By France Griggs Sloat
Professor Eileen Alexander believes that to learn how to manage a large project, you have to go out and manage a large project. This semester, Christina Driskell and Julia Schlich, seniors in her Quality Management and Performance Improvement class, are doing just that.
Assigned to the TriHealth Cancer Institute’s cancer genomic database project, the students are applying their classroom skills to real clinical data. Under the supervision of Karen Huelsman, a licensed genetic counselor and coordinator of the institute’s tumor testing project, the students helped build and now manage a tracking system to identify tumors with potentially inherited mutations, which can have important implications for patients’ families.
A bonus for the students has been learning how their work helps families.
“It has been very rewarding knowing how my work affects patients,” Christina says. “I have always been interested in going into health care and through work with Xavier and other organizations, I have learned that helping patients is not limited to clinical care. Data projects like this are the start to a larger aspect of shared information regarding population and public health.”
The TriHealth Cancer Institute is one of several community partners where Alexander’s students can gain project management experience while also providing a community service at the same time. The TriHealth Academic Innovations partnership with Xavier promises to add to and expand such opportunities to benefit even more students.
Based at the institute’s Good Samaritan Hospital location, one of several in Cincinnati, the students help the counselors evaluate tumor test reports from cancer patients for gene mutations that could be inherited, such as the BRCA gene that puts women at higher risk for breast and other cancers. Once the genes are flagged in a patient’s test, the counselors can inform that patient’s family of their risk for cancer, so the clinical team can get them started on a risk reduction plan, Huelsman says.
“In some cases, the students’ work can even be life-saving,” she says.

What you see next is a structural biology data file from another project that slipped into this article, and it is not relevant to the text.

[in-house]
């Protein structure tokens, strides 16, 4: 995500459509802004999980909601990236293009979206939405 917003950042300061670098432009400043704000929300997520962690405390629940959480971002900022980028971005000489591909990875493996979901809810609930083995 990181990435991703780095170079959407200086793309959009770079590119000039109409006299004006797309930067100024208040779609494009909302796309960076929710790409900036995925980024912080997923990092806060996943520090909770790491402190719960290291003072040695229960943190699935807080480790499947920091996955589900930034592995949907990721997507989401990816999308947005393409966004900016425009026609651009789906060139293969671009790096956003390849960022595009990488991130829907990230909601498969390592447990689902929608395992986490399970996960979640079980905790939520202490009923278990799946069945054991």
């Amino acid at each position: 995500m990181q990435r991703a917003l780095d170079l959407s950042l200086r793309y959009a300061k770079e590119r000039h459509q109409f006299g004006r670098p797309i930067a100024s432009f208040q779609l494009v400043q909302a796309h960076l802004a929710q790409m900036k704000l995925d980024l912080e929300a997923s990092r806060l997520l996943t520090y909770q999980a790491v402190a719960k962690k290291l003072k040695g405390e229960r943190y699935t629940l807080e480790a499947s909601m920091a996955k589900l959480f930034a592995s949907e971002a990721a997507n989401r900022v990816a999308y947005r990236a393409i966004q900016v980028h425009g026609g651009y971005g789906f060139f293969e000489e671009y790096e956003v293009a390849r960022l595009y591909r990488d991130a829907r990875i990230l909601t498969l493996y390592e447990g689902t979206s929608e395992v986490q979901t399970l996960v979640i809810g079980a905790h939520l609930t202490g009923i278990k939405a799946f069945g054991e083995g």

In one case, the students identified a gene mutation in the tumor of a woman with lung cancer who was entering Hospice care. The information was shared with the family members, and further testing found that her son and granddaughter had also inherited the gene. The granddaughter is now being screened and, at age 25, will be on a care management plan aimed at catching any signs of cancer early and treating it.
“They never knew anything was in that family, but the daughter found six cases of breast cancer on her side of the family,” Huelsman says. “It all started with that tumor. Now the granddaughter has a chance to get ahead of her cancer risk with screening, but she would not have had the opportunity to do that if the Xavier students hadn’t developed an efficient way to screen the clinical data.”
The students are working on other projects at the institute, including one involving screening endometrial cancers and another to evaluate the incidence of genetic testing among cancer patients.
“The students at Xavier are hungry for projects and possess skills in data analysis, query and presentation, but they don't have immediate access to interesting clinical data,” Huelsman says. “So we have a lovely symbiosis that benefits both parties.”
FEATURE IMAGE: Professor Eileen Alexander, center, discusses the tumor testing project with students Christina, left, and Julia.